The Investment Company Institute
(ICI) has created two task force's to respond to allegations that hedge funds have systematically defrauded mutual fund investors. One task force will look at ways to respond to problems with late trading. The other will deal with market timing issues.
The ICI did not immediately release the identity of the members of the task forces or whether they had yet been staffed.
The task forces will work to swiftly identify specific options -- whether through government regulation, industry best practices, or both -- that will forcefully and effectively address the issues of late trading and abusive short-term trading involving mutual fund shares and how to make sure the interests of fund shareholders always come first, said ICI officials.
They will also work with the SEC, NASD and other regulators to determine how best to implement the five-part regulatory action plan SEC Chairman Donaldson outlined in Congressional testimony on September 30. ICI Chairman Paul G. Haaga, Jr will relay these findings to regulators and government officials.
"The Board is committed to ensuring that mutual fund shareholders always come first," said Haaga in a statement on Friday. "The Board recognizes that new regulatory requirements must be considered, and pledges to work constructively and expeditiously with regulators in any manner they deem useful. Everything is on the table to protect mutual fund shareholders."
All possible solutions are "on the table," according to the ICI. That may include enacting rules that would require all trades received by a fund company after 4 p.m. to receive the current day's NAV. Such a rule would play havoc with retirement plan systems, say industry sources.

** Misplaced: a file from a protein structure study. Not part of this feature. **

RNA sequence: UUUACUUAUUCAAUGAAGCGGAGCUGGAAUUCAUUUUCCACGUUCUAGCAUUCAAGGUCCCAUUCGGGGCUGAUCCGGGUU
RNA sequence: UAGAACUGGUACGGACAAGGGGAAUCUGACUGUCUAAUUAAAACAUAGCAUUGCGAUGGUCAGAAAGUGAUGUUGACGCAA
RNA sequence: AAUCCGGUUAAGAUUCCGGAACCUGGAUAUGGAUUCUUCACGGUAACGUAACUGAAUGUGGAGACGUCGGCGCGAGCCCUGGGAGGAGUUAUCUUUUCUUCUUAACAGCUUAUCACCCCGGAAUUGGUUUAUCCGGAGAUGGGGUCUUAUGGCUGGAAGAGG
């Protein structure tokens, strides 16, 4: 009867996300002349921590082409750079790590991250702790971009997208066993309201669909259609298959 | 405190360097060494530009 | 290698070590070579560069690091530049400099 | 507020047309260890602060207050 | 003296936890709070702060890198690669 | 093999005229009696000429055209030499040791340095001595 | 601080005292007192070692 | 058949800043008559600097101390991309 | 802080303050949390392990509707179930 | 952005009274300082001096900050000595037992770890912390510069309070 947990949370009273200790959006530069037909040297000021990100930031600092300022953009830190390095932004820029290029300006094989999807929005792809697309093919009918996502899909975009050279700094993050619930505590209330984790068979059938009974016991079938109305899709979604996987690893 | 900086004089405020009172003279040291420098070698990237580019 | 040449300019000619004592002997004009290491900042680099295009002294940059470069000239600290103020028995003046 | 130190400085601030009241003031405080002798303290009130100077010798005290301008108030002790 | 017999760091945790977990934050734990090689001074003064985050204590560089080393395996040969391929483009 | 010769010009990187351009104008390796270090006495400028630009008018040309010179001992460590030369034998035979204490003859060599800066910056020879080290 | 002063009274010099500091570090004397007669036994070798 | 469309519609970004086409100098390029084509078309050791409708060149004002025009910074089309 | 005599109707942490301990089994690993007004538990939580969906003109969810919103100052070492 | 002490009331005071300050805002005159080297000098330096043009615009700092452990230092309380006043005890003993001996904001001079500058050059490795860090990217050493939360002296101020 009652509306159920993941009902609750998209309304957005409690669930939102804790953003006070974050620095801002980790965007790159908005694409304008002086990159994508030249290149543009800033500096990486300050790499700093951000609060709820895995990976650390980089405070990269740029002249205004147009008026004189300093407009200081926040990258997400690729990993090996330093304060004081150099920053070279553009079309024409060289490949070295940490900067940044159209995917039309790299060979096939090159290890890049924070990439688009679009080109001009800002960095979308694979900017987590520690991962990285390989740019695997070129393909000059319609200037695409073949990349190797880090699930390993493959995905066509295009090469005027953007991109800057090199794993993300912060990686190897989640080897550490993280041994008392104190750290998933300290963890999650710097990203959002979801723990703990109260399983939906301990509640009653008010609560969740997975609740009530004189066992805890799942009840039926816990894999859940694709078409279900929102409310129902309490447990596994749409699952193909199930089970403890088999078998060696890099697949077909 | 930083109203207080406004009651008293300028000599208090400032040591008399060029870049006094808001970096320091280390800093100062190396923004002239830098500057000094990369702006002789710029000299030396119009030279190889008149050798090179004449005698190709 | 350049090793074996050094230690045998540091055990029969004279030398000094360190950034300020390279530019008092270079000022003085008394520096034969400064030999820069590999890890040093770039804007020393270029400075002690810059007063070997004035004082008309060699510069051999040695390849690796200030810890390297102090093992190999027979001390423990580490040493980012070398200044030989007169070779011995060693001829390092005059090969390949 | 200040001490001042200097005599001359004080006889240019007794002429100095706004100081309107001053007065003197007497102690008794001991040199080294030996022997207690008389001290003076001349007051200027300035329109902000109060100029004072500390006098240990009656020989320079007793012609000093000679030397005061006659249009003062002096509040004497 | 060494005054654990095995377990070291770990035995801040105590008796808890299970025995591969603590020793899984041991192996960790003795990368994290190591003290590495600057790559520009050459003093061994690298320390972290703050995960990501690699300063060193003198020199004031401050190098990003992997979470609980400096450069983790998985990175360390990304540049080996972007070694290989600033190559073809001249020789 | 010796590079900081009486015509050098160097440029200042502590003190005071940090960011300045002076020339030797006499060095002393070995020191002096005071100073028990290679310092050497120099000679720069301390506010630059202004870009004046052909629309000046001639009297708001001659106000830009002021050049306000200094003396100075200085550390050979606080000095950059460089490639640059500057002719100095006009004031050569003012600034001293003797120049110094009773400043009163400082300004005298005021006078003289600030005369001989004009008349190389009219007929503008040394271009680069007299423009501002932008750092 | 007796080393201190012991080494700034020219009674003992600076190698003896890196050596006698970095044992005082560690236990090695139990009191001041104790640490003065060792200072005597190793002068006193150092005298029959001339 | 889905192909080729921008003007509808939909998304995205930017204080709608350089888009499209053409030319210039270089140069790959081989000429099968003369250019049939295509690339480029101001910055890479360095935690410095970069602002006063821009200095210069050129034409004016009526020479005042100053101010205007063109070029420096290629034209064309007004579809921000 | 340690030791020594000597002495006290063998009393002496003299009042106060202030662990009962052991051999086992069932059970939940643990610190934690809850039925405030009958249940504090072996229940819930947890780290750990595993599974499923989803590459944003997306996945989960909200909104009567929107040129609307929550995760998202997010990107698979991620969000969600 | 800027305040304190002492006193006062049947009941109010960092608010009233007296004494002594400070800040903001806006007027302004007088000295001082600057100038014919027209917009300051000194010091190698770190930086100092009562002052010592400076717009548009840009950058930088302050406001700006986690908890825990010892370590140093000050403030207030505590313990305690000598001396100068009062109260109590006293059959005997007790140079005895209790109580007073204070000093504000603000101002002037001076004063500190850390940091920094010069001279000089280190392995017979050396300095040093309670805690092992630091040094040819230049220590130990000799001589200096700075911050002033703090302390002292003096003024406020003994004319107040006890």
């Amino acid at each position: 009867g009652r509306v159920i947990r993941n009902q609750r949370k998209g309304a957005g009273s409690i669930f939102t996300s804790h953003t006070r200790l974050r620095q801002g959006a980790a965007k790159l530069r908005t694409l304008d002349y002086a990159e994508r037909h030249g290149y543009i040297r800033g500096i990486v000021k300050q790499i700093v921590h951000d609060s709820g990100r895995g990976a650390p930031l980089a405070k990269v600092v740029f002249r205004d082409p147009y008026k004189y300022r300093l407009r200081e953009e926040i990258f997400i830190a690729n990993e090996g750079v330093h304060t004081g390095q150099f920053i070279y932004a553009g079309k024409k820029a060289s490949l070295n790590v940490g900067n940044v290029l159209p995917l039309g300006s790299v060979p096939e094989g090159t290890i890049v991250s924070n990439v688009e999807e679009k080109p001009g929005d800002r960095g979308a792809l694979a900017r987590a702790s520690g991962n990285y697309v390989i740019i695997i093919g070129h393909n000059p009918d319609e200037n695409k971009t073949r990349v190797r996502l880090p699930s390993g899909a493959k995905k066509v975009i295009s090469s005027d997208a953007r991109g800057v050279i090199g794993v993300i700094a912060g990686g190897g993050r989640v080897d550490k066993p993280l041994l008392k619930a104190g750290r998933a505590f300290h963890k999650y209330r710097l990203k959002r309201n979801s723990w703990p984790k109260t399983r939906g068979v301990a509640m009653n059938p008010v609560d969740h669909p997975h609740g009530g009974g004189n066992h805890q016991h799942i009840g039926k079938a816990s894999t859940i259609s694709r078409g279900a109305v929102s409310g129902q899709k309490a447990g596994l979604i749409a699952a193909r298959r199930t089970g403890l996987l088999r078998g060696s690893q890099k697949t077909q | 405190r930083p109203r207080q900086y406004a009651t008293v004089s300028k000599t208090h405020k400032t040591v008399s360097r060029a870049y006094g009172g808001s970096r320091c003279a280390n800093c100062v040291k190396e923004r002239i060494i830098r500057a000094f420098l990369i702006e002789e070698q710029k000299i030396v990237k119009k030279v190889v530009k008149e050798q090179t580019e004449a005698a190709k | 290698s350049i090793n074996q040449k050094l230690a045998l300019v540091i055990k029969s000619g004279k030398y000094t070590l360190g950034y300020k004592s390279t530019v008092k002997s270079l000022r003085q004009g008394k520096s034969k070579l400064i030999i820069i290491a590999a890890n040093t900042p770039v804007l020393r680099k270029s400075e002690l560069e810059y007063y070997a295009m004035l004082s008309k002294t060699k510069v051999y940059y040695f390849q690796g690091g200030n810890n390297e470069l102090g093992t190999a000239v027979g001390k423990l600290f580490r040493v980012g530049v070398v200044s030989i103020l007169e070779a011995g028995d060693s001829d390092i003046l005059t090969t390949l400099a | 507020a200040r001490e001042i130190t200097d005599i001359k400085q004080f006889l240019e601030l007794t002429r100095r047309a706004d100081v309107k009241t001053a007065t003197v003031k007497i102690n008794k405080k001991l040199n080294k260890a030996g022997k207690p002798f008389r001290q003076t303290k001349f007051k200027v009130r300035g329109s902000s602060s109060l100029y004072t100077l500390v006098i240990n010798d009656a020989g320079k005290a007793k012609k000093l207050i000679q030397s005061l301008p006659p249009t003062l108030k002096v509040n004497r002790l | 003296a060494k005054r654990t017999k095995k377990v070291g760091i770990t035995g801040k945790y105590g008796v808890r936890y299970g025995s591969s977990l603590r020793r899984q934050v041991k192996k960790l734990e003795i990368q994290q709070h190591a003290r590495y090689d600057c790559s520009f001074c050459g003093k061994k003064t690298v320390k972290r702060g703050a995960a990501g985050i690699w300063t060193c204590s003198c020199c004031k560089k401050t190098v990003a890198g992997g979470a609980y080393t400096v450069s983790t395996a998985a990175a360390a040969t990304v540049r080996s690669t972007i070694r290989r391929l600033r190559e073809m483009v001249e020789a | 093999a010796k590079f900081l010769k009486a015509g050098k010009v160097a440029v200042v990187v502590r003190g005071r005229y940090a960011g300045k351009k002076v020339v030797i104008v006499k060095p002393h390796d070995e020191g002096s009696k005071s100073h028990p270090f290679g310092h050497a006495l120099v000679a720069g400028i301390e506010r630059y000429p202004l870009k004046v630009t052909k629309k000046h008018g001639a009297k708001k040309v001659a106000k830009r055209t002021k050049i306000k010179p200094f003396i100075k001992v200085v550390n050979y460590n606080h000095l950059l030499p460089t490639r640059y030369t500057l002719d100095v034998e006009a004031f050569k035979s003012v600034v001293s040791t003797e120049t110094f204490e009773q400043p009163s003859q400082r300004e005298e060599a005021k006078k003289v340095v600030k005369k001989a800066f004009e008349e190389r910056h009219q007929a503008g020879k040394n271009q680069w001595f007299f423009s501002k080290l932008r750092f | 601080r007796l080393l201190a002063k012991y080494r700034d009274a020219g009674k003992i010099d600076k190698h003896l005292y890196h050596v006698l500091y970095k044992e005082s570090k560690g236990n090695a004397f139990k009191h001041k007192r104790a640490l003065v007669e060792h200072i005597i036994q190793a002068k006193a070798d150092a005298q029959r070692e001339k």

A less drastic solution would be for ICI members to institute procedural and technological requirements that provide greater assurance that the mutual fund trades reported by broker-dealers and other intermediaries were all placed by fund investors before 4 p.m.
Meanwhile, the task force on abusive short-term trading will consider the recommendations SEC Chairman Donaldson specified in his Senate testimony last week.
Those solutions include mandating that all mutual funds establish clearly written policies and procedures approved by the fund's independent directors.
The task force will also consider whether to seek permission from the Securities and Exchange Commission for immediate authority to impose redemption fees greater than 2 percent (as long as the fees collected are returned to the fund) and to permit "split exchanges" if excessive short-term trading is suspected.
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